Social TV Research: Embracing a full story Through Advertising Lessons

written by: Zachary Weiner

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coolI’ve made the claim several times that when we research the effects of social media on television there are some lessons to be learned from the Ad world that are not always strictly related to advertising. These lessons provide key insights that should be studied by broadcasters, Apps, research firms and the ecosystem at large.

 The reason I make this statement is that all too often we try and evaluate social TV and its nuances from a very direct cause and effect stance. While not wrong, this doesn’t truly delve into the nature and effects of social media. Social media just like socialization in general is often; cumulative in its effects, long standing in its efforts, and subtle in its manifestations amongst its users.Cues that we pick up via social media do not always manifest in ways that can be measured directly. This is especially true when we compartmentalize how this vehicle specifically effects television viewing, retention, recall and attraction.

I’d like to delve into a recent piece of research conducted by the Center of Research Excellence, where we can notice these gaps in a story as strictly an example.The research itself was exceptional, and I am not making any claims contrary to this. It was also quite comprehensive in its means, well executed and yielded some exceptional data. But the story wasn’t complete and just like our favorite prime-time shows, catching only glimpses of the program won’t provide us with the conclusions we are looking for.

The below two research claims  in the study are vastly interesting and vastly incomplete.

1) Only 1.5 percent of viewers claim to be drawn to existing TV shows based on social media and 6% for new programming.

2) Infrequent viewers are mostly influenced by off-line, world-of-mouth communication, which can be much more effective than social media in reaching potential viewers

They are based partially on the below research methodology:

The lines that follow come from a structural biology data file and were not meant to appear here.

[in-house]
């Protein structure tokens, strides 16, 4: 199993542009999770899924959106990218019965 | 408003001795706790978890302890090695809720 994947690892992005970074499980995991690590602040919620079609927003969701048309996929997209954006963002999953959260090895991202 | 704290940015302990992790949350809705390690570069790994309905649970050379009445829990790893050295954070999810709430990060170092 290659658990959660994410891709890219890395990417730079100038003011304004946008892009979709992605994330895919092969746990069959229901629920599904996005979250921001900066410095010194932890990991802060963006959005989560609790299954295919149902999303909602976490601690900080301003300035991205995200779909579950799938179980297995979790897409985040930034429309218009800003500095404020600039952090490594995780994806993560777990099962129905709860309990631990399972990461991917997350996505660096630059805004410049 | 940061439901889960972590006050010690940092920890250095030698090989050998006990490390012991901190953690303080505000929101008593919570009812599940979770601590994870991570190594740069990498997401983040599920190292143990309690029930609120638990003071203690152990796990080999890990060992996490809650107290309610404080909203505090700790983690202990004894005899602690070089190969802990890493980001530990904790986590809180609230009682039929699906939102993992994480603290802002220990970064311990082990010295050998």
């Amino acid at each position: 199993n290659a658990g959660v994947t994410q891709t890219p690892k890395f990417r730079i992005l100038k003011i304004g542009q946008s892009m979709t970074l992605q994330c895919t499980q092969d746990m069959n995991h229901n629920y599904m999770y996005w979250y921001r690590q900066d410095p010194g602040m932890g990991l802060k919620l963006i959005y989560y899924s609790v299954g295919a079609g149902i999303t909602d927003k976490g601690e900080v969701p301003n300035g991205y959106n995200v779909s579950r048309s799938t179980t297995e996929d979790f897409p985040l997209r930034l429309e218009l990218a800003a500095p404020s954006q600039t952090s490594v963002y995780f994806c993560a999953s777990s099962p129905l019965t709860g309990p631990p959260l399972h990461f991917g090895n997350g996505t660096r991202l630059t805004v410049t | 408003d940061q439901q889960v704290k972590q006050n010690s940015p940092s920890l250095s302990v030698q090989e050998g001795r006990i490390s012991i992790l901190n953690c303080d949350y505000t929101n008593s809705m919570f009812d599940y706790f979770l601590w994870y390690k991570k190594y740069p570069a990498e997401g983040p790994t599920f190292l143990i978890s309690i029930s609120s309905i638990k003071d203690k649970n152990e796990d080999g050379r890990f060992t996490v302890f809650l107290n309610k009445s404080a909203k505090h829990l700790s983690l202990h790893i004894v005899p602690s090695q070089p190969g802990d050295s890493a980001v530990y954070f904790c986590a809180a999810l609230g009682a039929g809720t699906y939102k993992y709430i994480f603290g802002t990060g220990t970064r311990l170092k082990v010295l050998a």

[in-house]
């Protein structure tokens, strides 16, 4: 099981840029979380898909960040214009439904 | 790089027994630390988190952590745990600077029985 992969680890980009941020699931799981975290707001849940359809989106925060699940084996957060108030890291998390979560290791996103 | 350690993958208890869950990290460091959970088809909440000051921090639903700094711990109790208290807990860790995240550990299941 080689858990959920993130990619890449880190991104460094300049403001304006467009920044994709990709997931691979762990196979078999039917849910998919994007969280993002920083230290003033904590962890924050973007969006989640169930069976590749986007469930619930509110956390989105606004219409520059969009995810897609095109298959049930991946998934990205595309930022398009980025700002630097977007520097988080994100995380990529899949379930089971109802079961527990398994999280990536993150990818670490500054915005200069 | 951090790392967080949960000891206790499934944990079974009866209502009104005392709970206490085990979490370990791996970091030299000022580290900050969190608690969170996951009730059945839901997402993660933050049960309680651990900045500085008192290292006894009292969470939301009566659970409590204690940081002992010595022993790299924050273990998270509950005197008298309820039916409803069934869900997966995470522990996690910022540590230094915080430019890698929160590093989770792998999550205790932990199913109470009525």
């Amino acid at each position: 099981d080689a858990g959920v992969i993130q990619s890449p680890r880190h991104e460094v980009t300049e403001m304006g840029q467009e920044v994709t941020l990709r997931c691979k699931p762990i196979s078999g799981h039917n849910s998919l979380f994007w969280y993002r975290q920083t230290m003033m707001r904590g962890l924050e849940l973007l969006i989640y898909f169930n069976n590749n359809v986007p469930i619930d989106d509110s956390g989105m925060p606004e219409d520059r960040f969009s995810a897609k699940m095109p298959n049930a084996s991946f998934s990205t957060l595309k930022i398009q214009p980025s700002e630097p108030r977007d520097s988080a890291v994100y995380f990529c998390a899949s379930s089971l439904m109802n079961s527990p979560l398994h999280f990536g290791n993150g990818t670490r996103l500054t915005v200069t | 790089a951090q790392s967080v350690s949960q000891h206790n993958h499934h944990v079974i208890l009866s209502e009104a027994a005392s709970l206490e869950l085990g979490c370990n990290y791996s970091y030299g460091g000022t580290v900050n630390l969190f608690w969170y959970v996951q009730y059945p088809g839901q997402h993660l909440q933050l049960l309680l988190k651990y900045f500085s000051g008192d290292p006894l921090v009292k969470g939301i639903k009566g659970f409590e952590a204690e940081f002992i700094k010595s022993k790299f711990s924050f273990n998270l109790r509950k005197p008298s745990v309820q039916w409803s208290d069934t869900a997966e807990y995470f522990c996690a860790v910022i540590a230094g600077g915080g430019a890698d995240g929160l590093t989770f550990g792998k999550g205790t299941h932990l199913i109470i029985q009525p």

“This new research is based on a sample of more than 1700 consumers ages 18-54 who kept track of all their exposures to prime time television and the late local news for a one week period via the use of a diary that could be accessed via a mobile app. Any respondents who were not smartphone enabled were provided one so that they could participate. - This was also followed by an additional 7 days of ethnographic research. The research was conducted by the Center of Research excellence.  (Referenced here)

The above illustrates an area where we need to apply some advertising lessons, specifically the effects and logic of branding. There are multitudes of psychological studies out there that make claim to the fact that we don't always recognize our influencers or understand the more subtle nuances of what drives us, especially over time. While the infrequent viewers seemed to be more influenced by in-person word of mouth or one-to-one communication, one has to further ask about:

A.) The branding effect and it’s relation to time

There are a multitude of psychological studies that make the claim that we don't always recognize our influencers or understand the more subtle nuances of what drives us, especially over time. While the infrequent viewers seemed to be more influenced by in-person word of mouth or one-to-one communication, one has to consider…. 

How do we analyze the subtle effects of a post, a tweet etc in passing over a greater time span and with respect to more subtle psychology? Can we truly understand the effects that social media has on television watching given a restricted time frame and a restricted knowledge of the psychological complexities found in socialization whether it’s digitally or in person?